Thomas’ consistency was rewarded at East Lake, when a runner-up finish at the Tour Championship netted him the season-long title and $10 million prize. It was in the subsequent press conference where he shared the goals list he had written into his cell phone in February, having ticked off nearly every one. It showed a dedicated attention to detail as well the tactical approach with which Thomas had steered his rapid ascent.
Heading into a new year, he’s now very clearly entrenched as one of the world’s best. And as his career progresses, it’s likely we’ll look back at 2017 as the point where Thomas first transformed great potential into eye-popping results.
Win No. 1: Title defense at the CIMB Classic
Win Nos. 2 and 3: The Hawaiian double
Record Round No. 1: 59 at the Sony Open
Record Round No. 2: 63 at the U.S. Open
Temporary Slide: Open MC makes it three in a row
Mr. Major (and win No. 4): PGA champ at Quail Hollow
Win No. 5: Dell Technologies Championship
The $10 Million Man: FedExCup champ
Biggest Win of All? Player of the Year
And One to Grow On: Wins at CJ Cup in 2017-18 season
Photo Galleries: Best of ...
Newsmakers of the Year: Top 10 in 2017
GolfChannel.com counted down the top 10 Newsmakers of the Year as voted on by Golf Channel’s writers, editors, reporters and producers. Check out the list below. And click here for the full collection of articles.
Cabreras win PNC Father/Son Challenge
ORLANDO, Fla. - Angel Cabrera and Angel Cabrera Jr. closed with a 12-under 60 for a three-shot victory in their debut at the PNC Father/Son Challenge.
The Cabreras opened with a 59 at The Ritz-Carlton Golf Club and were challenged briefly by the defending champions, David Duval and Nick Karavites, in the scramble format Sunday. The Argentines went out in 30, and they had a two-shot lead with Cabrera's son came within an inch of chipping in for eagle on the final hole.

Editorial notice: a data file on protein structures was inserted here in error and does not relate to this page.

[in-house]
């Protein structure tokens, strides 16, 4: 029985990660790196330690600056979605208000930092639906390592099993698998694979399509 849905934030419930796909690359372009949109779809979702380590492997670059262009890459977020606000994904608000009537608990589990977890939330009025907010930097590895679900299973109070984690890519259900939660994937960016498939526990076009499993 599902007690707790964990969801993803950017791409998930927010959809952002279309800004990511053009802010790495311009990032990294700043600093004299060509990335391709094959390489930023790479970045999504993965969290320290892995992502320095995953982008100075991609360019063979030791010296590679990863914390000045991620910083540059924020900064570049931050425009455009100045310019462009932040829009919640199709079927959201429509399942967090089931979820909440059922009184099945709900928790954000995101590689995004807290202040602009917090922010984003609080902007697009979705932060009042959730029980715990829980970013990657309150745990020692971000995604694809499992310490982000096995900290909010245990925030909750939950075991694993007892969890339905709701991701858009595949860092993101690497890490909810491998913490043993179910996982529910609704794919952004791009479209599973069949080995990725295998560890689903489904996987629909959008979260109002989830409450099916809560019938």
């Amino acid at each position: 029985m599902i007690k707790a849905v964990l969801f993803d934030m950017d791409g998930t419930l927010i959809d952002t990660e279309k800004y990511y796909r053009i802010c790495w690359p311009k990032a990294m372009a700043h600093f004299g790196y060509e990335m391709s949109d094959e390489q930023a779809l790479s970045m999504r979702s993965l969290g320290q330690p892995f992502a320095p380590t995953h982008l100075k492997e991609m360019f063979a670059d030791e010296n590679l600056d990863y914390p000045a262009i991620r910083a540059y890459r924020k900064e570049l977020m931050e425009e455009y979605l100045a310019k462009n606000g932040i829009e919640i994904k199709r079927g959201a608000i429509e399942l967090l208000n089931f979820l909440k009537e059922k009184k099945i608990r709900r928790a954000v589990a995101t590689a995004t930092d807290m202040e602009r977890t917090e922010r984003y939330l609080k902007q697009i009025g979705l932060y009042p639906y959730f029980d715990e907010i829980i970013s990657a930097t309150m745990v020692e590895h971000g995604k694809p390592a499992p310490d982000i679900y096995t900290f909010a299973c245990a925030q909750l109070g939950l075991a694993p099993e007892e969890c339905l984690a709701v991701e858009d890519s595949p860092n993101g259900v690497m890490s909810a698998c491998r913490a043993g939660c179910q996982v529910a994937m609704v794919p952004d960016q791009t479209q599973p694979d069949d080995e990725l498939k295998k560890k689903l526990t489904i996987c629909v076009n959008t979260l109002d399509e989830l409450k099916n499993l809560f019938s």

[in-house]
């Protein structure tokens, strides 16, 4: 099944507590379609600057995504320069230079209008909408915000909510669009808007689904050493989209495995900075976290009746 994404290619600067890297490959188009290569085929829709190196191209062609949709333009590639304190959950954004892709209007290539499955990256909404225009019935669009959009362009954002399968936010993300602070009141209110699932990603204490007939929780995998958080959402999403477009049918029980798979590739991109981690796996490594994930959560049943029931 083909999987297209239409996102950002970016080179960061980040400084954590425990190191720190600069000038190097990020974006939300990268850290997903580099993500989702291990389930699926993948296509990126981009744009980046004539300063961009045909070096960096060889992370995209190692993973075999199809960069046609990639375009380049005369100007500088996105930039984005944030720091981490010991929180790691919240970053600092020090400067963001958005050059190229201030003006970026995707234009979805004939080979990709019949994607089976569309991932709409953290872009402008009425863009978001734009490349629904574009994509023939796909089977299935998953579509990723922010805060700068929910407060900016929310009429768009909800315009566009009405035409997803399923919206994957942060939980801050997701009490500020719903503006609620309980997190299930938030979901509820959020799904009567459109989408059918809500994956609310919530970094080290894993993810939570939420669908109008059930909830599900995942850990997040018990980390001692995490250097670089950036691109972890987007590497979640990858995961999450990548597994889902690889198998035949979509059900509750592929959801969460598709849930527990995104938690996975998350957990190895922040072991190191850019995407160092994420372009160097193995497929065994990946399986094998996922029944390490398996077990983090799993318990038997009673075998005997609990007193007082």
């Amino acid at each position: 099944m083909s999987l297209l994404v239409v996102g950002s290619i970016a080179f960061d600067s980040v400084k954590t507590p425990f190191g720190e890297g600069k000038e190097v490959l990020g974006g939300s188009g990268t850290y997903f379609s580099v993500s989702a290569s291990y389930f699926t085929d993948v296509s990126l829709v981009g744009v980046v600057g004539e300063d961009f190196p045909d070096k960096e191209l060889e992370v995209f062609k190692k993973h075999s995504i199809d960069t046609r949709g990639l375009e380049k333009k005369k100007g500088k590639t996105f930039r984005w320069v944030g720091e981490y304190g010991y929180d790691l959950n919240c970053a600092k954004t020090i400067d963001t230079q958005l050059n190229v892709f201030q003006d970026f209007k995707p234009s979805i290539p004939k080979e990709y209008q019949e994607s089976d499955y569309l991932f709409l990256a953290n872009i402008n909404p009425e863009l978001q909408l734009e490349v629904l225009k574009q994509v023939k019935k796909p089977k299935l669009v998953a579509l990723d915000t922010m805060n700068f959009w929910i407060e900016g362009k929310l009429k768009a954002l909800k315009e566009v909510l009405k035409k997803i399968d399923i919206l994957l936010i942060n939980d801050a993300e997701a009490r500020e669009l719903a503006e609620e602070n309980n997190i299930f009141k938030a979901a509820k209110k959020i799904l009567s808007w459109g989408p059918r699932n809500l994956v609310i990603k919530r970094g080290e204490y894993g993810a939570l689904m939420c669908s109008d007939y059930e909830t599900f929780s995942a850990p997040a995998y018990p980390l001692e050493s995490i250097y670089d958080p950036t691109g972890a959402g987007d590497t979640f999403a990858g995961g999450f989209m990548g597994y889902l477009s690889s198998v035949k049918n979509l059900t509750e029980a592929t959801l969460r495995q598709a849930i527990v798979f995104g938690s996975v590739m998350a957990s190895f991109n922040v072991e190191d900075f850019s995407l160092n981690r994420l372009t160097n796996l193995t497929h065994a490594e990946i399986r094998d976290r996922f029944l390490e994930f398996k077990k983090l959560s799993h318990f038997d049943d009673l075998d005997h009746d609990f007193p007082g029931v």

They finished at 25-under 199 for a three-shot victory over Duval and Karavites, and Bernhard Langer and Jason Langer. The Langer team won in 2014.
Mark O'Meara and Shaun O'Meara tied for fourth at 21 under with Jerry Pate and Wesley Pate.
Cabrera wasn't even in the field until two-time U.S. Open champion Curtis Strange and his son, Tom Strange, had to withdraw.
Duval and his stepson went out in 28, but the Cabreras regained control by starting the back nine with back-to-back birdies, and then making birdies on the 13th, 14th and 16th. The final birdie allowed them to tie the tournament scoring record.
''This is certain my best week of the year,'' said Cabrera, the 2009 Masters champion and 2007 U.S. Open champion at Oakmont. ''To play alongside all the legends ... as well as playing alongside my son, has been the greatest week of the year.''
The popular event is for players who have won a major championship or The Players Championship. It is a scramble format both days.
In some cases, the major champions lean on the power of their sons for the distance. O'Meara said Saturday that his ''little man'' hit it 58 yards by him on the 18th. And on Sunday, Stewart Cink said son Reagan told him after outdriving him on the opening four holes, ''In this tournament I may be your son, but right now I'm your Daddy!''
Jack Nicklaus played with his grandson, G.T. They closed with a 64 and tied for 15th in the field of 20 teams.